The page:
CHICAGO (CBS) -- In a clear warning to those who aren't ready for his vision of city government, Mayor-elect Rahm Emanuel said Chicago needed some major change or it could "veer off to a Cleveland."
Poor Cleveland. It, along with Detroit, are the cities that Americans associate with urban decline. Now Emanuel is warning Chicago could go right with it.
"I think the decisions we make in the next two years, three years, will determine where we're going to be in the next 20-30 years," he said at the Chicago Tribune series, Conversations about the Future. "If we get them wrong ... we could veer off to a Cleveland."
Emanuel's Cleveland reference came from a Tribune editorial that endorsed his mayoral candidacy.
It was an hour-long session before a packed house who'd come to hear his vision for Chicago's future, CBS 2's Chief Correspondent Jay Levine reports.
He refused to apologize for being impatient and pulled no punches when it came to issues like negotiating with the teachers' union.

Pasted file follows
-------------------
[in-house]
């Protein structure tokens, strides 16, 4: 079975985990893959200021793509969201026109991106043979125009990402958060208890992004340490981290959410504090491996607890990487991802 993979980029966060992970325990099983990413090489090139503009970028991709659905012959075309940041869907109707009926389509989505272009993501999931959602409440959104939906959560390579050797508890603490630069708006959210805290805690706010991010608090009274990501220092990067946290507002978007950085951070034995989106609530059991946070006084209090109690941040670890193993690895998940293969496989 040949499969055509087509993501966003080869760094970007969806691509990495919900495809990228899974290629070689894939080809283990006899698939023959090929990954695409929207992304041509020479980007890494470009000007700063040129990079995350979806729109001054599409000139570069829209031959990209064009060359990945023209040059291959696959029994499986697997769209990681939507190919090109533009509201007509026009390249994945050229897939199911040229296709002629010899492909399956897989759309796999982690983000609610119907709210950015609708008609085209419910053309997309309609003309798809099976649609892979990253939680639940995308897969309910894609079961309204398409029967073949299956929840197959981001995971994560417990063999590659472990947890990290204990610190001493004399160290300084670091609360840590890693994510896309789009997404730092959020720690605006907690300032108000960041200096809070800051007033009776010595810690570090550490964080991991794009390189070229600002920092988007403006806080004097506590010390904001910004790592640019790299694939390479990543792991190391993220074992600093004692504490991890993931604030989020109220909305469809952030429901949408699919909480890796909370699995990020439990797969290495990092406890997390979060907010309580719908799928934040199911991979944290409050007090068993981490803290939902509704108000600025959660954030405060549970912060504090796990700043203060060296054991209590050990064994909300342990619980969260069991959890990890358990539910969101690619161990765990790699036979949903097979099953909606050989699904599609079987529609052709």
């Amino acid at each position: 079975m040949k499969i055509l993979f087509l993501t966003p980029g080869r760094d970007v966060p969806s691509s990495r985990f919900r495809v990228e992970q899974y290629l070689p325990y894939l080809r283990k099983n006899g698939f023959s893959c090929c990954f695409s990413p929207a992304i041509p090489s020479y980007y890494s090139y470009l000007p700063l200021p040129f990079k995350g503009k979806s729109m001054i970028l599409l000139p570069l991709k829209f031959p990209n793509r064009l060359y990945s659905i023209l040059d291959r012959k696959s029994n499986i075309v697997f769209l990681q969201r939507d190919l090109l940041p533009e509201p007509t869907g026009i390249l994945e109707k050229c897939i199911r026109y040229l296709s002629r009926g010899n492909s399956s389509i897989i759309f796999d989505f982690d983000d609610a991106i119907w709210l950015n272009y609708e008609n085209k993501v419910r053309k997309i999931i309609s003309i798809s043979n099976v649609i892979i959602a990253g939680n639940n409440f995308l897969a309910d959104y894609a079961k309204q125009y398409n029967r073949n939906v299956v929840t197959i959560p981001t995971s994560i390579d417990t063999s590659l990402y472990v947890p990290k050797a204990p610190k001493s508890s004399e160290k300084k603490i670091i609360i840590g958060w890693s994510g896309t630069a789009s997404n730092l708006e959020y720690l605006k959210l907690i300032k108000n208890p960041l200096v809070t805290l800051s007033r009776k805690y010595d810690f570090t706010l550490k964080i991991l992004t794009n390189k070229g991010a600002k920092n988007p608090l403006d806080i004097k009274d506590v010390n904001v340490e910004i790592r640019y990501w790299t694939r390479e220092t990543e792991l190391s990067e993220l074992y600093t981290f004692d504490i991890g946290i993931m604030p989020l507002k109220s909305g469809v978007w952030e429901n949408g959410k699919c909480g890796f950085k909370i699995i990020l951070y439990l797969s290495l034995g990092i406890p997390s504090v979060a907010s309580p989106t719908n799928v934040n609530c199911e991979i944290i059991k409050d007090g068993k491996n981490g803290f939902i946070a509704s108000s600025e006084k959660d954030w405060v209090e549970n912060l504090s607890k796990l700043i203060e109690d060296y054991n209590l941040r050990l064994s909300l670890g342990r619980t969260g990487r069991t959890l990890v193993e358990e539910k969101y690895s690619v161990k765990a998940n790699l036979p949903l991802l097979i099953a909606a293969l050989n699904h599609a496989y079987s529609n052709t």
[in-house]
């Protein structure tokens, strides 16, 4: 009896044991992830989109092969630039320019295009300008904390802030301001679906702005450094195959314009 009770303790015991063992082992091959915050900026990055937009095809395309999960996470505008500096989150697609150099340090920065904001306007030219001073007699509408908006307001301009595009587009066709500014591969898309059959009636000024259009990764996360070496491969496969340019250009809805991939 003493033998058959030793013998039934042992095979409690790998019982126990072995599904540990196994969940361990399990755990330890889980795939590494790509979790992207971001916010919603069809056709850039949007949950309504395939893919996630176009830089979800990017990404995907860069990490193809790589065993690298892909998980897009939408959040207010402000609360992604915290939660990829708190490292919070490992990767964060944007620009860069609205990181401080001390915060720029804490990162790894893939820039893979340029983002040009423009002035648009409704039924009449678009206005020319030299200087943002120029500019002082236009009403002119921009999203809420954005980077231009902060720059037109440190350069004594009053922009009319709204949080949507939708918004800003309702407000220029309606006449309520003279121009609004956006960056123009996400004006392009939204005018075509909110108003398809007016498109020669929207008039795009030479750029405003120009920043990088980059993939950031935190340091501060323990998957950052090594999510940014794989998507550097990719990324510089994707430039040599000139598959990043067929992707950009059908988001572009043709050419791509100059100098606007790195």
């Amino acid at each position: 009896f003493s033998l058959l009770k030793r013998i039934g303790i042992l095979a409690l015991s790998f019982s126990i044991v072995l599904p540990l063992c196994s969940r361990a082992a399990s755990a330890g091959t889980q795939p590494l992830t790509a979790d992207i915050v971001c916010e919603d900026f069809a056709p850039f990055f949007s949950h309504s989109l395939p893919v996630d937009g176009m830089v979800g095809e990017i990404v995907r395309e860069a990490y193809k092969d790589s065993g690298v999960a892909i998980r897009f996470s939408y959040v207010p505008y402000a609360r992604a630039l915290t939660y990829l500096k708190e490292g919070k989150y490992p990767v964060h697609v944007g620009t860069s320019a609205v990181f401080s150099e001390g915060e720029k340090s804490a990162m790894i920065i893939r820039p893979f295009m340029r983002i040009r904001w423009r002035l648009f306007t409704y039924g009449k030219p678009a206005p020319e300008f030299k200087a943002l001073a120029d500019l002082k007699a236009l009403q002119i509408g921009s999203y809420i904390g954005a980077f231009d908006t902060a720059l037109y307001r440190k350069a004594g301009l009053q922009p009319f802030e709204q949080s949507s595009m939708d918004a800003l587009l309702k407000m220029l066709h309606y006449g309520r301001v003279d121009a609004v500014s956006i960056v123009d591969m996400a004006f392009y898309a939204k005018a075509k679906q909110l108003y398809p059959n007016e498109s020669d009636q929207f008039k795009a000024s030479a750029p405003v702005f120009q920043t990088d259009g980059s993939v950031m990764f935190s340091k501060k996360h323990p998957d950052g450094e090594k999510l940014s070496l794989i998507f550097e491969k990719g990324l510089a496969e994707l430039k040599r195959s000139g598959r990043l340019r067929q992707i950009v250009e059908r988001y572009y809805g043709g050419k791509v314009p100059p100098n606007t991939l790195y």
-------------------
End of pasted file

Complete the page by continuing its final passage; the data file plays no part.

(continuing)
"Do not come to the table defending the status quo, come to the table, roll up your sleeves help solve these problems on behalf of these kids," Emanuel said. "The kids of Chicago deserve a better future than we've given them to date.
The warning came two days after he chose an innovative educator, J.C. Brizard, who'd clashed with teachers at his current post in Rochester, N.Y., to be his schools CEO.
Yet Emanuel implied he was looking for a kinder, gentler police superintendent to replace Jody Weis, whose policies cut crime, but also hurt rank-and-file morale.
"I wanted to have somebody that lifted the morale of the department so they were out doing what they needed to do, which is fighting crime," he said.
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